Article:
Scenario 1: Your lender only requires a third-party business valuation and not a separate equipment appraisal. On-hand inventory is valued at $25,000 and the net book value of the equipment is $150,000. To estimate the value of intangible assets, the appraiser subtracts the inventory and the net book value of the equipment from the total business value ($550,000 ‐ $25,000 – $150,000), which is $375,000. In this case, the total for intangible assets (goodwill) is high compared to its tangible assets (inventory and fixed assets).

Final business value$550,000
Cash or cash equivalent$0
Accounts receivable$0
Inventory$25,000
Other current assets$0
Fixed assets (net book value)$150,000
Total tangible assets$175,000
Current liabilities$0
Long-term liabilities$0
Total liabilities included in value$0
Assets less liabilities$175,000
Total intangible assets included in value$375,000

Scenario 2: Your lender requires a third-party business valuation and a separate equipment appraisal. The on-hand inventory is valued at $25,000 and the appraised value of the equipment is $350,000. To estimate the value of intangible assets, the appraiser subtracts the inventory and the appraised value of the equipment from the total business value ($550,000 ‐ $25,000 – $350,000), which is $175,000.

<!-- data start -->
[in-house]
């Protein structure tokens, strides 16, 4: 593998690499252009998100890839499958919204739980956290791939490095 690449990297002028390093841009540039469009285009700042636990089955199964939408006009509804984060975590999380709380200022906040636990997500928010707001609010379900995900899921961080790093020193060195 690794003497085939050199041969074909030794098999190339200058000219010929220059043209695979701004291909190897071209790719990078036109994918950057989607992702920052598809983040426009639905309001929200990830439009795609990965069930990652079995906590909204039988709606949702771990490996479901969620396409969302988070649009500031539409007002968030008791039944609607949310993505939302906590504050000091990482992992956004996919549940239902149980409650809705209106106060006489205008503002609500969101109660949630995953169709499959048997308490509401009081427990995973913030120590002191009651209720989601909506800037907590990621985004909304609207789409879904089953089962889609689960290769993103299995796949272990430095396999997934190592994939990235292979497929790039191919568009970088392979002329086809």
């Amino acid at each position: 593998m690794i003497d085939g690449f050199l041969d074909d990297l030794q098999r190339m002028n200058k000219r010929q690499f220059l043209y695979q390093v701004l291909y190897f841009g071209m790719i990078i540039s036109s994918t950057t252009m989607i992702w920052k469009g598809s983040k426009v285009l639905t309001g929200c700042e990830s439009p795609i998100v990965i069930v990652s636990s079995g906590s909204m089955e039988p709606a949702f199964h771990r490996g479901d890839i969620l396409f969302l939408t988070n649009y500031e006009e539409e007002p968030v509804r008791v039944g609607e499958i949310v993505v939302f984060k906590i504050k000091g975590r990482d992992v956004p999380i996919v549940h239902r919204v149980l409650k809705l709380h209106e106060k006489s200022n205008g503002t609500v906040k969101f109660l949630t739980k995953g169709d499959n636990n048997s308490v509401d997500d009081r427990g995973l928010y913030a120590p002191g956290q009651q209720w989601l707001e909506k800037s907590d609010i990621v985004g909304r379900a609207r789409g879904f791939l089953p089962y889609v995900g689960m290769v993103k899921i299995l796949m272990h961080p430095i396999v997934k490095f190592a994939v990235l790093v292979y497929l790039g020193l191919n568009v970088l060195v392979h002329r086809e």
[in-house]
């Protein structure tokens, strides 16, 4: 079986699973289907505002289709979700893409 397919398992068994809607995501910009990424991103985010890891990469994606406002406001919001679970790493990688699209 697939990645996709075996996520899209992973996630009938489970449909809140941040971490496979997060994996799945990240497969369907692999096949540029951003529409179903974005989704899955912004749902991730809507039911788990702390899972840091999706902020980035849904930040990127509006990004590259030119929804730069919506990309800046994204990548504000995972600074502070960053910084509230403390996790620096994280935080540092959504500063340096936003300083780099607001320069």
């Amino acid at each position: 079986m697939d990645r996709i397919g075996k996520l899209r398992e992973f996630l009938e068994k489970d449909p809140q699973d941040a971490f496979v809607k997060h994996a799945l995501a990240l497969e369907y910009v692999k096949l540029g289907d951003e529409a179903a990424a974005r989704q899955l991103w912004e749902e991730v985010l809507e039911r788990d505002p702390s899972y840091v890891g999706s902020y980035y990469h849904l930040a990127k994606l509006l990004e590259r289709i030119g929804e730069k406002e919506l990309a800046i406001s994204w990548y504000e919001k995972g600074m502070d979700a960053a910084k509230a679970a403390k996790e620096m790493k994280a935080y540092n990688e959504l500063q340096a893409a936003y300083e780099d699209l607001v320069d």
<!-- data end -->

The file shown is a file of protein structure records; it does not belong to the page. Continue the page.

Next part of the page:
In this case, the equipment appraisal gives your lender the most accurate value for the business’s tangible assets. This improves their confidence in the quality of the equipment being purchased and allows them to use a higher amount to determine the collateral value for the loan. You’ll also see that the value of the business’s goodwill is much lower when you include the appraised value of the equipment.

Final business value$550,000
Cash or cash equivalent$0
Accounts receivable$0
Inventory$25,000
Other current assets$0